Over the past fourteen months, my husband and I have offered a monthly meeting to people in our small town. We have promoted it as a support group for adults dealing with ADHD. We have placed an announcement in the community calendar section of the county newspaper and have tacked posters onto bulletin boards around town. The posters have had tear-off tabs at the bottom with a phone number and email for contacting us.

 It has been interesting to go back to those posters after each monthly meeting and see that at least half of the tabs have been torn off. Some months nearly all of the tabs are gone. That indicates to us that there are quite a few people who have some interest in a group like ours. So far, however, only about a dozen people have made it to at least one meeting; some months Neil and I sit alone, but recently an average of three to six people including the two of us have turned out.

 Most of the people who came said they appreciated the opportunity to talk about their lives with other people who have lived with ADHD. It’s a powerful feeling to see the light of recognition in the eyes of another person who has had a similar experience to yours, especially when your own life experience has led you to feel that there was something wrong with you.

 It has been sad to see that several people did not want their names listed on a Meetup web site because they didn’t want others to know they had ADHD. They felt the weight of a stigma—probably something that has been with them most of their lives. I’m hoping that bringing people together to share experiences and strategies that work for them and resources that help, etc., will go a long way toward reducing the stigma.

 We also need to do a better job of educating people in our communities about ADHD and our different brain wiring. One purpose our posters and newspaper announcements can serve is to raise awareness of ADHD in our community and to bring it out into the open—especially as it relates to adults.

 See if your community has any meetings you might attend. CHADD chapters often host meetings. If there is nothing in your community, perhaps you can start some.

 Feel free to use this blog as a forum for sharing tips about how to get such groups going. What has worked for you? What are you going to try next? Do you have groups for teens or parents or adults or partners of ADDers or all of the above? What resources can you recommend for programs or topics? 

 Let’s bring ADHD out into the open in our communities by supporting and educating each other and by correcting the false information that continues to be published about ADHD. 

Asking Truly Curious Questions

 Why is it so hard to ask a sincerely curious question? I’ve been pondering this lately as I have become aware of how I usually ask questions.

 Let’s pretend I’m talking to my friend Mary. Here are the two most common types of questions I ask:

 An either/or question – “So, Mary, was it like this, or was it like that?”

     I wonder why I feel the need to frame a question as if there were only two possible responses. Do I think it makes me look smarter to Mary if I demonstrate that I have thought of all the possibilities? Do I feel that I must give voice to every possibility that flits through my brain before being quiet?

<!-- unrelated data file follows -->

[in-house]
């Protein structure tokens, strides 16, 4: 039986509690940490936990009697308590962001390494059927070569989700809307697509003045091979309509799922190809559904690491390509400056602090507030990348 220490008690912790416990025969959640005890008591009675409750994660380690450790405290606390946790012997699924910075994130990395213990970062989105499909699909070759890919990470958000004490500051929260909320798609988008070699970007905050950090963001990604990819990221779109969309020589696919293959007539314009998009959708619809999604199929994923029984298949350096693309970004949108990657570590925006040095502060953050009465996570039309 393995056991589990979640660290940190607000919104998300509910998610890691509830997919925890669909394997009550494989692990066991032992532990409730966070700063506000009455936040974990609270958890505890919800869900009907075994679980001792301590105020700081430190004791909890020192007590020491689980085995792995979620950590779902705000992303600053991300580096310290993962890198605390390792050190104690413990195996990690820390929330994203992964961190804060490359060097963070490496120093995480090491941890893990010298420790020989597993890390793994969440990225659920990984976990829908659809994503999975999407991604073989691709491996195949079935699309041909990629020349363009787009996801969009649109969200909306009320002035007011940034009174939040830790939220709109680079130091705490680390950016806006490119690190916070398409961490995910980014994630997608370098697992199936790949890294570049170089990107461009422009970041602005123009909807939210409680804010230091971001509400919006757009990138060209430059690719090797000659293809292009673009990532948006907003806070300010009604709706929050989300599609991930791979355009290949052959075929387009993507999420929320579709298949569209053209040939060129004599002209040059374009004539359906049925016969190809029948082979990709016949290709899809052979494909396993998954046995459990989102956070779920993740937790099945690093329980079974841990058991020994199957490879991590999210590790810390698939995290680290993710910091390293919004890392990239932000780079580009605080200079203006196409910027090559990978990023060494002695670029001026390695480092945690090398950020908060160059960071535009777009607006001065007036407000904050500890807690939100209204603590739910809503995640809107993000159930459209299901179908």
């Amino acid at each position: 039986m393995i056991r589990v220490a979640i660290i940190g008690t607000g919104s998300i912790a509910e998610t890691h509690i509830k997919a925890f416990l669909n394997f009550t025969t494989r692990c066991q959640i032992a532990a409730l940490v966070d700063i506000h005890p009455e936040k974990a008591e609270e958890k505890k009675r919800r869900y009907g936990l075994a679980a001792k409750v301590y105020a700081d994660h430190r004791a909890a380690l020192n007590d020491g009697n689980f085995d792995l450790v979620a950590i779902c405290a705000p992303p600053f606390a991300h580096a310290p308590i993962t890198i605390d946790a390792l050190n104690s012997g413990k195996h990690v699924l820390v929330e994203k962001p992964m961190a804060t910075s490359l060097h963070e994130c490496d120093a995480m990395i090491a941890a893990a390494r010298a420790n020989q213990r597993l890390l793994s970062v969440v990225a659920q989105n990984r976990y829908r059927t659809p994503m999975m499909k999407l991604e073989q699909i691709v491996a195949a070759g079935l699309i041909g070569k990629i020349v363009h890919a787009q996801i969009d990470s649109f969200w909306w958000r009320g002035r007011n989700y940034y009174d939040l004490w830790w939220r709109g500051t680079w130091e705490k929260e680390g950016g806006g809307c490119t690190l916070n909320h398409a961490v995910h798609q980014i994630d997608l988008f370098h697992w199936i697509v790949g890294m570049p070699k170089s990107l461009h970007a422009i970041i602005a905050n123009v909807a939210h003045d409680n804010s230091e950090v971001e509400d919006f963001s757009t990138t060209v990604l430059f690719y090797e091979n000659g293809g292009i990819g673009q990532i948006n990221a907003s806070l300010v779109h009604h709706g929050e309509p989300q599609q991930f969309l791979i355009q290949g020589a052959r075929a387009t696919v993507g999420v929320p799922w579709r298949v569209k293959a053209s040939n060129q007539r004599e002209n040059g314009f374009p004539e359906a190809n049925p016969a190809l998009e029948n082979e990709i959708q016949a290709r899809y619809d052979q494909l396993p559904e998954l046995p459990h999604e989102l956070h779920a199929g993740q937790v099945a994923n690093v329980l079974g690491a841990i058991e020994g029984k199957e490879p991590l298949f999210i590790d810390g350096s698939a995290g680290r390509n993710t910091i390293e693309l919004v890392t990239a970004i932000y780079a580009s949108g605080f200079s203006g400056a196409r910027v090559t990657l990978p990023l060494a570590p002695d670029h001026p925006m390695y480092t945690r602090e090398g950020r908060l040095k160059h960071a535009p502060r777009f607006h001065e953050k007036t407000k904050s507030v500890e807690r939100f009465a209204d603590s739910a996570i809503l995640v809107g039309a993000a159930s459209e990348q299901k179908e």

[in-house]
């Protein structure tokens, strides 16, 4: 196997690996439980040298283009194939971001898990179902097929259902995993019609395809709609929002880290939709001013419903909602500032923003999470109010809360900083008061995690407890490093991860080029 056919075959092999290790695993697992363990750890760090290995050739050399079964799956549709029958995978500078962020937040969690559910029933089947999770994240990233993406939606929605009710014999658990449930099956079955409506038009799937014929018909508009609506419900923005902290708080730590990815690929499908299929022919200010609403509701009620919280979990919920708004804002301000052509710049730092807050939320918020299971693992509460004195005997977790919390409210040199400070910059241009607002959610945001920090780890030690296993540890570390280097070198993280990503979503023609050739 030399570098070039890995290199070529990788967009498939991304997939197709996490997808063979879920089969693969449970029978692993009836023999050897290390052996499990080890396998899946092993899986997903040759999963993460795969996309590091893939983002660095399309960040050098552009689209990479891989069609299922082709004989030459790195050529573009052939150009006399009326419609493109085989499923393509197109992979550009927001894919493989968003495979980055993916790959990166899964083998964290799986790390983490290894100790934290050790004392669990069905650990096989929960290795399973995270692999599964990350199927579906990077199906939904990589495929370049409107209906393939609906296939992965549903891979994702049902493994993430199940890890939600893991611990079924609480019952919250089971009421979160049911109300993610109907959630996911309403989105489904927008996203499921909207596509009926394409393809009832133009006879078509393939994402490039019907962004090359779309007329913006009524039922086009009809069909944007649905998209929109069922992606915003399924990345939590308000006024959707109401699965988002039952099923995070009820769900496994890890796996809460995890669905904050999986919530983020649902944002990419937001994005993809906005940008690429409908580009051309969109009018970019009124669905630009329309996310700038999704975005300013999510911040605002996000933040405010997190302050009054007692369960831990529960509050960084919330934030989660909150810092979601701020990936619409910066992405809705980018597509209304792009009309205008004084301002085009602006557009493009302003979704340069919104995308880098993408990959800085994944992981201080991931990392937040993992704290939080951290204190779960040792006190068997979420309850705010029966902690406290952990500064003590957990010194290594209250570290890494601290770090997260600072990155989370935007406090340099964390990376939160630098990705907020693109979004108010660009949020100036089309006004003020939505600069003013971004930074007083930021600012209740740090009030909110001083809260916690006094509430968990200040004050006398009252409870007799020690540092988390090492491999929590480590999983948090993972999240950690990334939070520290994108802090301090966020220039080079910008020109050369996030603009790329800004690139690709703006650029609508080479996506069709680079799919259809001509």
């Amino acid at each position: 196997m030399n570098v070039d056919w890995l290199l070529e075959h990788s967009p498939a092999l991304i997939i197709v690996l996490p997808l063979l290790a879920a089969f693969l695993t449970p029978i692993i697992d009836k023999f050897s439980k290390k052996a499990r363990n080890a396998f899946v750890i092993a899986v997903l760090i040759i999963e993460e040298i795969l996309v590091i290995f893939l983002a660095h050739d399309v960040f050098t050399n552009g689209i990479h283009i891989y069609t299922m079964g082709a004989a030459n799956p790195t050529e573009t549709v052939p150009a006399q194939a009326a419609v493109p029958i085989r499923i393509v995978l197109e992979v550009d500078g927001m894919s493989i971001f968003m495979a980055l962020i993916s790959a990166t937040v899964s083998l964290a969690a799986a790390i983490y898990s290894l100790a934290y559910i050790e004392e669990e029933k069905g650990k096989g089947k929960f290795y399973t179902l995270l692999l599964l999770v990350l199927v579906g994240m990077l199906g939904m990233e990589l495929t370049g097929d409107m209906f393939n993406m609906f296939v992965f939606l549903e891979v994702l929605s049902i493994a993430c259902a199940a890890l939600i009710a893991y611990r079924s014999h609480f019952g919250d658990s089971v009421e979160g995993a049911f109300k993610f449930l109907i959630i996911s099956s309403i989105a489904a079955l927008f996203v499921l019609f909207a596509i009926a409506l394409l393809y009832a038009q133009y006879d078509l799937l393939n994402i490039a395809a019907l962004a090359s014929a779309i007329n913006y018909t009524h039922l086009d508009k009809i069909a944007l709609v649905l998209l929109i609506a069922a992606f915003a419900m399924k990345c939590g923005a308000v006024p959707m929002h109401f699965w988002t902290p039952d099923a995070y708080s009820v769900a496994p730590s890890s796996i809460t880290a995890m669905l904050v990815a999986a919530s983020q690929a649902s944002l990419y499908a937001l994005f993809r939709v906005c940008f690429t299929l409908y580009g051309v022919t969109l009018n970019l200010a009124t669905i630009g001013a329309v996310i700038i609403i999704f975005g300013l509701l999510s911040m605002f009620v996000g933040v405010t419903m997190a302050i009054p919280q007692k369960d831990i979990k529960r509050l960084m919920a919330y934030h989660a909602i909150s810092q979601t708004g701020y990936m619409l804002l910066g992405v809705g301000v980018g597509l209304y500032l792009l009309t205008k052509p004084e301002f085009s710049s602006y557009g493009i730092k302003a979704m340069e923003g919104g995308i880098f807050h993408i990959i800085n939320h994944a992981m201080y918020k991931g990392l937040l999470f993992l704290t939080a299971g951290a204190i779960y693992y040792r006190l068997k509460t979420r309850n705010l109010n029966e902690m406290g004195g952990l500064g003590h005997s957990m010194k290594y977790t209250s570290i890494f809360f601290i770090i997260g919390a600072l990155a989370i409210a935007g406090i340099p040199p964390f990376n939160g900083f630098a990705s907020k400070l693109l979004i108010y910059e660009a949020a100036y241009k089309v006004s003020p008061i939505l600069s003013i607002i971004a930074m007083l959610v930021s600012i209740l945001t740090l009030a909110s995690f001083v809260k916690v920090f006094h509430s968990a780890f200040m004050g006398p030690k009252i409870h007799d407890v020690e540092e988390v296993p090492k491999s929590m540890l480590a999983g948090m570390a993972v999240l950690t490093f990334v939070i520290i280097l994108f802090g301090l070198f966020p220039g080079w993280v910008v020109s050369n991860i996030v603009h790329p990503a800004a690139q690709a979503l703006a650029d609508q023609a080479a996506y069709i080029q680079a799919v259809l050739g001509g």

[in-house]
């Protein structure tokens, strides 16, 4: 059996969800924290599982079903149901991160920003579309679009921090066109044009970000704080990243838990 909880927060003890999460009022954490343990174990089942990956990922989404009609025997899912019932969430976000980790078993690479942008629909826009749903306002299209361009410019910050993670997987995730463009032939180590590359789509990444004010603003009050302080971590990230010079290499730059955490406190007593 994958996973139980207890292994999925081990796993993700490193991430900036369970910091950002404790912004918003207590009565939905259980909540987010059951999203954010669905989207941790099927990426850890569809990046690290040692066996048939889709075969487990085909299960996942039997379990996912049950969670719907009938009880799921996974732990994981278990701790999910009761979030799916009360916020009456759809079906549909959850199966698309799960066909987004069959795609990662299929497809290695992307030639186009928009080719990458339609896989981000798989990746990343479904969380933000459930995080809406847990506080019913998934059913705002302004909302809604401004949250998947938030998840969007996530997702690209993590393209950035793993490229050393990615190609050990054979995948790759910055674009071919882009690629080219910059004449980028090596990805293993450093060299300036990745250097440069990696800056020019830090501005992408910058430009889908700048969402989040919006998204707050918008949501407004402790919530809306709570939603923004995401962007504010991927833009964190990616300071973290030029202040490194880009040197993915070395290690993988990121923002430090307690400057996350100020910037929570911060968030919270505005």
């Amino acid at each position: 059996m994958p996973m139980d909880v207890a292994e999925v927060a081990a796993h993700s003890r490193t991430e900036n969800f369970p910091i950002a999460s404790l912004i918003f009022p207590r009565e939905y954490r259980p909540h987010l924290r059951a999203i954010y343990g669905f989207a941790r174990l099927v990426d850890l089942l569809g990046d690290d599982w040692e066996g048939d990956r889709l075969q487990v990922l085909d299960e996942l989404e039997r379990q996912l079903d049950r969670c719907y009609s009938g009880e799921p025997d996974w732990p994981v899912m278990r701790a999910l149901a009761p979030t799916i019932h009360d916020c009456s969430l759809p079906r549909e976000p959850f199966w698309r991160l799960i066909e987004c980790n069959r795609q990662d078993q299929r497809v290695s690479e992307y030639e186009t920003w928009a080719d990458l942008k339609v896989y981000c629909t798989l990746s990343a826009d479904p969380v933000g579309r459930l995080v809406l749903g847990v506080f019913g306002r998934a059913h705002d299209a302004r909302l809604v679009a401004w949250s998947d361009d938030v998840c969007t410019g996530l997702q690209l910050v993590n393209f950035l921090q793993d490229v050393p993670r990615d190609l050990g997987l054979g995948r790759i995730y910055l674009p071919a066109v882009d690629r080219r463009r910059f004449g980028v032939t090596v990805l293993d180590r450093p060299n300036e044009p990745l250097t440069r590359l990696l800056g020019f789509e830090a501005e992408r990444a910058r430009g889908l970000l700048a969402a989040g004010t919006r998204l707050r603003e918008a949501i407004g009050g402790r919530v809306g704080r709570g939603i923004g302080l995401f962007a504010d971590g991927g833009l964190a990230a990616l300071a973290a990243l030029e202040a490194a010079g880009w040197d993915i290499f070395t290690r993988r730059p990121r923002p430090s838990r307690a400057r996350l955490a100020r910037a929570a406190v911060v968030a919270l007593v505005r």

I’ve been told that if I open my mouth and find myself heading down the road toward an either/or question, I can do a quick left turn and make my question a little better, a little more open-ended, by adding a third option – “or was it like something else?” At least that communicates to Mary that I understand there are more choices than the two I’ve listed.

     Or, I could just clamp my mouth shut at the end of “So, Mary, was it like this?” and wait for her response. She could respond with just yes or no – or she might generously offer more information than my closed-ended question requested.

     I wonder why I have trouble asking something humbly curious like this: “So, Mary, how was it for you?” That open-ended, direct question not only invites Mary to consider an infinite number of possibilities; it also communicates sincere interest in which of that multitude of possible responses was her actual experience.

 A statement dressed up as a question – “So, Mary, you did this and this and this, right?” Or “Mary, I understand that this is how it evolved. Is that correct?

     So, what is going on there? Perhaps there’s the same attempt to impress Mary with how much I know. Those statement/questions are also closed-ended and Mary could choose to simply answer in words of one syllable – yes or no.

     If my goal is to elicit new information from Mary and to convey to her my deep interest in her response, a better question might be: “Mary, how did it all work out for you?”

 I’ve noticed I’m not alone in being “question challenged.” Even professional interviewers ask closed-ended questions of the sort described above.  

 One interviewer I listen to regularly has chosen yet another route: not to ask any questions at all. She simply makes a statement and assumes that a question is implied in the statement. Then she stops talking and waits until her interviewee figures out that it is his/her turn to talk and that a response is expected. That often makes for a few seconds of awkward silence.